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Southern Indiana farmers turn to tech to increase yields and profits

  • 4 min to read

SOUTHERN INDIANA — At one point, tractors were seen as the future — a way for farmers to achieve so much more with less time and effort.

Now, farmers are turning to more advanced technology, called precision agriculture, to increase yields and profits.

The same kind of technology behind popular GPS systems in cars and neighborhood drones are helping farmers dig deeper and learn more about what the land needs. Once they know more, they can be more precise in how they move forward.

“I think [precision agriculture] is the way of the future,” said Randy Wolfe Jr. “I think we’re going to have to be up on all of it or be out.”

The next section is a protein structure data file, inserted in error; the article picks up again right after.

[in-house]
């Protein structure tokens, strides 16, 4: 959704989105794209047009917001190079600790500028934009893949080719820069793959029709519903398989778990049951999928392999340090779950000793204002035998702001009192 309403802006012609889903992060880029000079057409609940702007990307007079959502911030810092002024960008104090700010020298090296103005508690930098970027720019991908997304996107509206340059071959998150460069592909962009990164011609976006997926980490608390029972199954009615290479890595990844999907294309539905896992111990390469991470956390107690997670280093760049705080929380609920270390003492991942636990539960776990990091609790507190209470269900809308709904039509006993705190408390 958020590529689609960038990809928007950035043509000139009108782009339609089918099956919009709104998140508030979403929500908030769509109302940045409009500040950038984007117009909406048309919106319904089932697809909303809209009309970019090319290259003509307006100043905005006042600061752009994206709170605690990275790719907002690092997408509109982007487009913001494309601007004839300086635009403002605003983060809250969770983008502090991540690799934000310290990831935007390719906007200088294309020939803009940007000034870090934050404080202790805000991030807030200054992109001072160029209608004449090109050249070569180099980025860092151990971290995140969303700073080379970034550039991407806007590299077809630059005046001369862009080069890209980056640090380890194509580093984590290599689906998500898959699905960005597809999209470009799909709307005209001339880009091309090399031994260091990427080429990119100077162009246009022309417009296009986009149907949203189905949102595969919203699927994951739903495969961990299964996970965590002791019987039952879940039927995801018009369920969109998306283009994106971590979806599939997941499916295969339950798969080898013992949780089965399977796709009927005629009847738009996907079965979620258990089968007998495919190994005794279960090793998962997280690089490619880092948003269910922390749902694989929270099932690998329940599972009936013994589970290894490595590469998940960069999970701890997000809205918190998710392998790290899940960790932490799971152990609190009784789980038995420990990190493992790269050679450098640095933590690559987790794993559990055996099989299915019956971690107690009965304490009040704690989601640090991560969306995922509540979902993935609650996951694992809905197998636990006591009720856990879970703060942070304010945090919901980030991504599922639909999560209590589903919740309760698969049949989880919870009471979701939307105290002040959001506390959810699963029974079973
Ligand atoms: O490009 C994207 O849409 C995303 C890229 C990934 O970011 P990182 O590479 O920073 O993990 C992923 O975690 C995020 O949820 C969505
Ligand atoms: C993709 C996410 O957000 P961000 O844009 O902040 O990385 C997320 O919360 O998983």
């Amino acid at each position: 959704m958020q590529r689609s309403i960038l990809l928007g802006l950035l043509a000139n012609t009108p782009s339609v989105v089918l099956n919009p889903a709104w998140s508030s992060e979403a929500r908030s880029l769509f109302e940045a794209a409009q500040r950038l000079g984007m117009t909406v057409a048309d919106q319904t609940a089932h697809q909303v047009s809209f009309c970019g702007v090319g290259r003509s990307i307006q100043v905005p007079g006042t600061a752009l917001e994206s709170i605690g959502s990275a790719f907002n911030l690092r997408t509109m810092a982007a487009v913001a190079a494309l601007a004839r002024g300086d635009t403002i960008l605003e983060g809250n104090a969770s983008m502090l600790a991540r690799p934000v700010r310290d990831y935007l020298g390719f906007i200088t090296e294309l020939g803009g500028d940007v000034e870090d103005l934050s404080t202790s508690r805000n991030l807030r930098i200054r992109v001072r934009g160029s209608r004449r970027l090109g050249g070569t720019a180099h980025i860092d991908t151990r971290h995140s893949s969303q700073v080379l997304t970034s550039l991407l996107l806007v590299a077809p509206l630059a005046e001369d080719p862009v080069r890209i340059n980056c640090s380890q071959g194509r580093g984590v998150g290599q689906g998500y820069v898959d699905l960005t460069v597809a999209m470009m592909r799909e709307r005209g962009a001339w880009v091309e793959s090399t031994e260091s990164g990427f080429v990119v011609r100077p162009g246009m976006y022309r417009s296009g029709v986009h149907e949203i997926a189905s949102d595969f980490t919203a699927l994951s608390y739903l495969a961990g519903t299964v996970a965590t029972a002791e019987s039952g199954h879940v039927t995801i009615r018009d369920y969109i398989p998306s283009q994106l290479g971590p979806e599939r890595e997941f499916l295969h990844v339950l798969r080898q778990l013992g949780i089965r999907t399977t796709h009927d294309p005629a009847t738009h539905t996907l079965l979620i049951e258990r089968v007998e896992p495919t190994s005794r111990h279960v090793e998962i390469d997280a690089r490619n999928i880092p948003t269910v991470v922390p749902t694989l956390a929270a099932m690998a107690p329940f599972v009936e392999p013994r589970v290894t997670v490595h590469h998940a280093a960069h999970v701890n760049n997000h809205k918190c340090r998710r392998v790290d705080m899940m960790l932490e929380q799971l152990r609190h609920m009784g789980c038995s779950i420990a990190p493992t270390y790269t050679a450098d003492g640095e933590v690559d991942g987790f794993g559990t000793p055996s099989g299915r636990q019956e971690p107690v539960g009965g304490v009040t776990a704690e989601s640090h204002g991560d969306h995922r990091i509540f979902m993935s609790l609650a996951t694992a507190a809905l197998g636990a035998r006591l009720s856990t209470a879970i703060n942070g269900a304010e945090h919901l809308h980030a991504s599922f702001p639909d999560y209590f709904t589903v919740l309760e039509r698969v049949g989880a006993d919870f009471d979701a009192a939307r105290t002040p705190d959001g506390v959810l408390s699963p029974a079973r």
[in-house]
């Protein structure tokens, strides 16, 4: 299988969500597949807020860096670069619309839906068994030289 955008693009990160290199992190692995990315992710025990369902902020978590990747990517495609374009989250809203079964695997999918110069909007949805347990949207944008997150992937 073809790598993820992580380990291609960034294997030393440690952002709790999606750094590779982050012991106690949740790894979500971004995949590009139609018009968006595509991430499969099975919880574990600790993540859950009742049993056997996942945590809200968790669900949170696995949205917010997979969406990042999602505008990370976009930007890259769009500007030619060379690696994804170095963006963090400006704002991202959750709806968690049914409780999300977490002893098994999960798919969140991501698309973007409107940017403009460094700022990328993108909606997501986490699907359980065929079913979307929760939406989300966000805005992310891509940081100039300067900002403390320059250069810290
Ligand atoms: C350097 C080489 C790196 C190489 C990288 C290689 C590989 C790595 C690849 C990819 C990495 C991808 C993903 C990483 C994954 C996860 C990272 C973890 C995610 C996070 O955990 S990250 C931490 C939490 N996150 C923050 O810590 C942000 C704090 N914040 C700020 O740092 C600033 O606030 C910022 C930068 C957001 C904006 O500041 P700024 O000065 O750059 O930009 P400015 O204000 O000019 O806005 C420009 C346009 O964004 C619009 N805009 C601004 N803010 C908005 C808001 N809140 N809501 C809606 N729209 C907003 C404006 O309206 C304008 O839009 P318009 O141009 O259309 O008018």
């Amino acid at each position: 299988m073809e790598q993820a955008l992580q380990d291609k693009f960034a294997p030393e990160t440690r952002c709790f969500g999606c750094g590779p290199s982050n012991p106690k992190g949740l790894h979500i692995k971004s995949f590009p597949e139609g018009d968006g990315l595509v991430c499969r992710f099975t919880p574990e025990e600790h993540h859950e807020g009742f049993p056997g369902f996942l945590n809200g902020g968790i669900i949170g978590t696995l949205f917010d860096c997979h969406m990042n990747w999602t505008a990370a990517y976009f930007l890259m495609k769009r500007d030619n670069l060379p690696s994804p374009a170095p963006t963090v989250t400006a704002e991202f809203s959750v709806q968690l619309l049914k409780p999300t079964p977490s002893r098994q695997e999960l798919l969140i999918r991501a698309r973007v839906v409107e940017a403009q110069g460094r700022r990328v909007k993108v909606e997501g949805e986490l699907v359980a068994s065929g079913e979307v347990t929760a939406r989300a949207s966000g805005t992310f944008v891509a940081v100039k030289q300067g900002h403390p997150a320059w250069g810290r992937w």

Wolfe farms about 1,000 acres in Clark and Floyd counties in Southern Indiana. At 39 years old, he said he’s farmed his whole life and new technologies are making it easier. Wolfe uses drones to scout his fields, checking the population of weeds and looking to see if any plants are having issues that need addressed.

He uses Variable Rate Prescription Maps for his fertilizer, to make sure the plants that need fertilizer get it, but the others get less or none at all. That saves on costs, as well as prevents more chemicals from being put in the ground than necessary. Variable-rate seeding technology allows Wolfe to plant more in areas where the soil is fertile and less in poor ground, helping with seed costs and yields.

All of that technology comes at a cost, but Wolfe said it’s worth it.

“The world market is so competitive and there’s a lot of other countries raising crops,” Wolfe said. “I think we’re going to have to be very progressive as American farmers to stay in the game and to also feed the booming population in this country, and there’s less of us doing this anymore, so we have to do more to keep up.”

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The drone rests between rows of young corn stalks as Wolfe and Tischendorf look over a problematic area spotted in flight.